Frequently Asked Questions (FAQs) about Allergen Immunotherapy

What Is Allergen Immunotherapy and How Does It Work?

Allergen immunotherapy (AIT) is a type of treatment used to reduce allergy symptoms and improve quality of life. This is done by giving regular and repeated doses of an allergen (a substance that causes allergies) or allergens. Examples of allergens that you can inhale include pet dander, pollen, ragweed, grass, and dust mites. By taking gradually increasing doses of these allergens, your immune system builds up a tolerance and becomes less sensitive.

Who Should Get Allergen Immunotherapy?

If you are five years and older, experience symptoms from allergic rhinitis, and have positive allergy test results, you may be a candidate for AIT. Allergic rhinitis (hay fever) is a condition in which the inside of the nose becomes inflamed and irritated. This happens when your body’s immune system reacts to an allergen. Symptoms can include sneezing, itchy or runny nose, and nasal congestion (blockage). If you are unable to manage your symptoms with regular medication and prefer a treatment with lasting benefits, AIT may be the right treatment option for you.

What Are the Different Immunotherapy Treatment Options?

For inhalant allergens, AIT is usually administered using one of two methods:

  • Subcutaneous immunotherapy (SCIT), which involves placing allergens under the skin with a needle
  • Sublingual immunotherapy (SLIT), which involves using drops or tablets placed under the tongue

Both treatment options have differences in associated risks, benefits, efficacy, convenience, and cost. Your health care providers should discuss the available options to determine what works best for you.

What Are the Benefits Compared to Other Treatment Options?

Unlike other treatments, AIT can lead to lasting benefits even after stopping treatment. This is because it changes the way your body reacts to allergens. This can reduce the need to take other medications which provides cost savings and convenience. There is also evidence that AIT can prevent the onset of new allergies, asthma, and reduce asthma symptoms.

How Do You Determine Which Allergens to Treat?

Your health care provider will identify allergens based on an assessment of several factors. This includes your symptoms, medical history, the season of symptoms, and allergy test results. Based on these factors, your health care provider will determine which allergens to include in your treatment regimen that deliver the best possible results.

What If I Have Multiple Allergies?

You can take AIT to treat multiple allergies at the same time. Your health care provider may choose to treat one or a few allergens or multiple allergens. Studies show that both methods are safe and effective. Treating with even a few allergens can change your body’s response to other allergens. There is currently no evidence that show if one method is better than the other.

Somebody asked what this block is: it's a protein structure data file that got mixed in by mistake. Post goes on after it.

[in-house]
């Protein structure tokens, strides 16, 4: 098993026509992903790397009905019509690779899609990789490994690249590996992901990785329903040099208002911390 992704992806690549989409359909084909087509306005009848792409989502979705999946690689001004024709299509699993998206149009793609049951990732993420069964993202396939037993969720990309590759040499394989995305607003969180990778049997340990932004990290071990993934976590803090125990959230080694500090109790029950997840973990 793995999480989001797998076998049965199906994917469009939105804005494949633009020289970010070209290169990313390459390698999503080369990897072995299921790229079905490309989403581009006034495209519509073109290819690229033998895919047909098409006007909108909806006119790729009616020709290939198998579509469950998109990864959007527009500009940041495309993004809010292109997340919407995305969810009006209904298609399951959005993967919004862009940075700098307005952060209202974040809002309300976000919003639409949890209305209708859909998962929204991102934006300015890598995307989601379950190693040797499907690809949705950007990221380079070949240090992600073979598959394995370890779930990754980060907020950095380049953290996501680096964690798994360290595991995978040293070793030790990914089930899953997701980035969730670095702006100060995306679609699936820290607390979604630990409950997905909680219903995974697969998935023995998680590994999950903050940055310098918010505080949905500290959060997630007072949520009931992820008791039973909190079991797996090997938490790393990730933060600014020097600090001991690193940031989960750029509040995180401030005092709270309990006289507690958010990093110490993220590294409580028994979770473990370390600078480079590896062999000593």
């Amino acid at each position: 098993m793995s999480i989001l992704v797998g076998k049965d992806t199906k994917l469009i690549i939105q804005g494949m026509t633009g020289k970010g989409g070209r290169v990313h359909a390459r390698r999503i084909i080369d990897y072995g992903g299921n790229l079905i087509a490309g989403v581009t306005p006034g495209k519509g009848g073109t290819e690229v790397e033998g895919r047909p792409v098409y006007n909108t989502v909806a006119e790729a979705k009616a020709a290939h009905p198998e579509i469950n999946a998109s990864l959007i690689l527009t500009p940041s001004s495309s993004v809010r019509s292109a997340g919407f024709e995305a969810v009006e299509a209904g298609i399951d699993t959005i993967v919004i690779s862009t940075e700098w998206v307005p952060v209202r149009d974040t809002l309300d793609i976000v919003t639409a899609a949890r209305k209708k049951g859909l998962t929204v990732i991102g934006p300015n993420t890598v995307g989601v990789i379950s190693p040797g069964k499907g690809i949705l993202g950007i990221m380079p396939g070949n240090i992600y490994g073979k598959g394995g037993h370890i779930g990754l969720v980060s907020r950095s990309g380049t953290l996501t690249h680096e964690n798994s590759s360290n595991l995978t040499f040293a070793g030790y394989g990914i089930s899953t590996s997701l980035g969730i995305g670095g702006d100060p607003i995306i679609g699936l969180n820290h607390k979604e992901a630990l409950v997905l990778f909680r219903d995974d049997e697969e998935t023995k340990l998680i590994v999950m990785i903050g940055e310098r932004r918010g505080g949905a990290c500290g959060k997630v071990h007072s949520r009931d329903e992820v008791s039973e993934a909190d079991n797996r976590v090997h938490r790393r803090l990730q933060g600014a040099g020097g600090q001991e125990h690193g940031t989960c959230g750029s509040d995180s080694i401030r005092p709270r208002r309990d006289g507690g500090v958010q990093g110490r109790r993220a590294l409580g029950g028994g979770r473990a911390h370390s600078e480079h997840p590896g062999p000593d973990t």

How Long Does It Take to See the Benefits?

You can expect to see a decrease in symptoms in the first year of AIT. It is generally recommended to continue taking doses for at least three years for maximal benefit. This period of time is believed to induce benefits that continue for at least one year after stopping treatment. Currently, there are a limited number of studies that show how long you should stay on AIT and if you will stay symptom-free after stopping treatment. The decision to continue or stop as well as the associated risks and benefits should be discussed with your health care provider.

What Are the Risks?

Both SCIT (shots) and SLIT (tablets or drops) are considered safe and effective treatment options. However, they can induce a severe and potentially life-threatening reaction—called anaphylaxis—on rare occasions. Anaphylaxis can affect different parts of your body. Signs and symptoms can range from mild to severe. Your healthcare provider should know how to recognize and treat this rare side effect if it happens.

Before receiving AIT, your health care provider should assess your asthma status and discuss all potential risks. This includes the signs and symptoms of anaphylaxis and how to use epinephrine, which is the main treatment for anaphylaxis.

Who Should Not Get Allergen Immunotherapy?

There are specific situations where AIT may not be suitable due to increased risks of adverse events. Before starting or continuing AIT, you should discuss with your health care provider if you:

  • Are pregnant
  • Have uncontrolled asthma
  • Are unable to tolerate injectable epinephrine
  • Use beta-blockers
  • Have a history of anaphylaxis
  • Have a weakened immune system
  • Have eosinophilic esophagitis (EoE). Worsening of EoE is a concern only for SLIT (tablets or drops).


Gurgel RK, Baroody, FM, Damask, CC, et al. Clinical Practice Guideline: Immunotherapy for Inhalant Allergy. Otolaryngology–Head and Neck Surgery. 2024;170(S1):S1-S42.

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The information on is provided solely for educational purposes and does not represent medical advice, nor is it a substitute for seeking professional medical care.